In general, there should also be more of an emphasis on slashing from the backcourt. Especially in Armaan Franklin and a more comfortable Reece Beekman, Virginia will have more playmaking and shot creating in the backcourt this season than in the 2020-2021 season. That could mean we see some more five-out possessions to see if this team could be better suited for that offense.
It’s hard to tell to what extent this team will favor spread ball screen sets. Jay Huff — who was ridiculously versatile as a screener who was deadly as a popper or roller — leaves massive shoes to fill while there isn’t nearly as much guaranteed shooting and spacing on the perimeter. That, plus the fact that opponents were able to neutralize high ball screens last season by dropping and playing off Reece Beekman and Kihei Clark means that a number of ‘Hoos will have to prove themselves much developed as shooters for this set to be truly effective.
Virginia’s three-man or triangle offense could be utilized to generate additional post touches while also giving Jayden Gardner opportunities to isolate against defenders from near the top of the key — something he did a good amount of at East Carolina. Of course, it will be critical that the two players on each wing — the two not a part of the triangle — are real threats to hit from deep else the entire set will be rendered useless.
Long story short, this team will rely much more heavily on an inside post presence with Jayden Gardner and Kadin Shedrick while looking to the backcourt to be more assertive than it was last season.
Does the defense (have to) change to fit personnel?
Just as there’s been more flexibility with Virginia’s offensive schemes over the last few seasons, new types of personnel have resulted in minor shifts in the pack line defense as well. Most notably last season with Sam Hauser and Jay Huff in the front court, the ‘Hoos were willing to often ditch core principles in order to favor players who fit a different mold of player.
Specifically, Virginia’s ball screen coverage last season was a far cry from the hard hedge and recover staple of the pack line defense as neither Hauser nor Huff was particularly versed or effective in defending that way. Instead, the Wahoos often switched ball screens when Hauser was the defending big and then played drop coverage when Huff was involved.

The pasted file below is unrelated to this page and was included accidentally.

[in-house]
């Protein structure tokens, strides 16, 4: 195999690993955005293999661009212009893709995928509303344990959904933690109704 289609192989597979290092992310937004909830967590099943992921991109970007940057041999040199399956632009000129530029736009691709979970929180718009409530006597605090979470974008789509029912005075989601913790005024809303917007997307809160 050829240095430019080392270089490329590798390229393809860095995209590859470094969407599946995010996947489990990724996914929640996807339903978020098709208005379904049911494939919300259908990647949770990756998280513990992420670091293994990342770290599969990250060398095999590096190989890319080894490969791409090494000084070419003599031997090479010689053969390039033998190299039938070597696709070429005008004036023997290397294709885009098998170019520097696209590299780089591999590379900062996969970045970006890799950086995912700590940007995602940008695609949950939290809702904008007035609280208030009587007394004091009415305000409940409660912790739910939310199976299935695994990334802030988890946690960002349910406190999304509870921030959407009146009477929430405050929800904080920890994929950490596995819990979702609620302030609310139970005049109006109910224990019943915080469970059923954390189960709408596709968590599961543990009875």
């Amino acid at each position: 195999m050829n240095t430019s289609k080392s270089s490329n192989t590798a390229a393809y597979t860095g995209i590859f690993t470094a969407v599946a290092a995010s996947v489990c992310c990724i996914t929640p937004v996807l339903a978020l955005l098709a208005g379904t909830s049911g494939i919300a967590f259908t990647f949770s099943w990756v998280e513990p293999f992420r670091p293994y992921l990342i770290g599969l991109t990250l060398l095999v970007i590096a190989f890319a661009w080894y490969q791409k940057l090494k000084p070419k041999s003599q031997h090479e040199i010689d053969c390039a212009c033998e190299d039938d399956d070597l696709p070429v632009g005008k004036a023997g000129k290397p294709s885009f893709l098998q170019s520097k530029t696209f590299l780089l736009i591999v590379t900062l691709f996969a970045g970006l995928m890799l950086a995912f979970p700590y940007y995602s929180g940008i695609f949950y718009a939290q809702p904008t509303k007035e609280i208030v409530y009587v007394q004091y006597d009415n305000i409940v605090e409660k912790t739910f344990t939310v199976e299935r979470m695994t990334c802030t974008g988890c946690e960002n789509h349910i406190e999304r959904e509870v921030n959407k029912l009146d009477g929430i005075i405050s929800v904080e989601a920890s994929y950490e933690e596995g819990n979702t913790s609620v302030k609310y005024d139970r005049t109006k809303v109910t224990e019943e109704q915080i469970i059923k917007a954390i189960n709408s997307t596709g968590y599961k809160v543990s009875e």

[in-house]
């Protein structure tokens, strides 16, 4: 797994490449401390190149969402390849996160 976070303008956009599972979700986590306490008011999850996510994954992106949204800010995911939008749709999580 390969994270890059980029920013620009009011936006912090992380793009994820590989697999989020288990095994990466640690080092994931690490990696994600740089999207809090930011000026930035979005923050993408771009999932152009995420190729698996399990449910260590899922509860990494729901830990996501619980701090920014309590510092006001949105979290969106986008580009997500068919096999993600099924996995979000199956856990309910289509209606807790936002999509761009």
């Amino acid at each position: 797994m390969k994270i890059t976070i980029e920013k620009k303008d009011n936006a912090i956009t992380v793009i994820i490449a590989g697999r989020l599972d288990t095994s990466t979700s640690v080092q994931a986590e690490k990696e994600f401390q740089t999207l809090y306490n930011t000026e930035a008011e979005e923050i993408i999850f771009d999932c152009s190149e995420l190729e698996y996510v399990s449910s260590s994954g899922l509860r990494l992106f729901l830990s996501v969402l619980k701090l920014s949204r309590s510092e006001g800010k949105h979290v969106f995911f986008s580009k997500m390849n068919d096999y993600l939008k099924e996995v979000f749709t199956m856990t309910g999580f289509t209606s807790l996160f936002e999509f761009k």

With the front court personnel UVA has this season, Bennett will likely favor utilizing multiple ball screen coverages once again. Kadin Shedrick ought to be the perfect starting center to revert back to the hard hedge scheme, while Francisco Caffaro has also displayed some comfort with that in the past as well and — hopefully — in his fourth year in the program will only be better. That said, Caffaro is also a candidate to play some drop.
How Bennett will employ Jayden Gardner is where things get interesting. He likely lacks the foot speed and length to hard hedge and recover quickly. That said, playing drop coverage — at least in Bennett’s eyes — is too resigned and should be avoided if possible.
So, Gardner could potentially be switching on the perimeter. With the principle of the pack line defense being that there’s immediate adjacent and backside help for the on ball defender, switching shouldn’t be too daunting for Gardner. He does have good footwork and as long as he doesn’t get blown by, should be able to survive as a switching big.
Granted, these decisions on coverage will also depend on matchups as certain opponents would be able to abuse switches and therefore would make playing drop coverage or experimenting with Gardner as a hedger more favorable.
For wings Igor Milicic Jr. and Kody Stattmann I’d expect switching to be the coverage of choice considering that each of them were traditionally perimeter players who will play some minutes at the four. That said, there’s always the potential when playing against certain perimeter players who Virginia wants to maintain the primary matchup with which would force those two to press out to hedge.
Of course, this is all speculative. But, expect the ‘Hoos to roll out a variety of ball screen coverages and continue tweaking to fit the team’s personnel this season.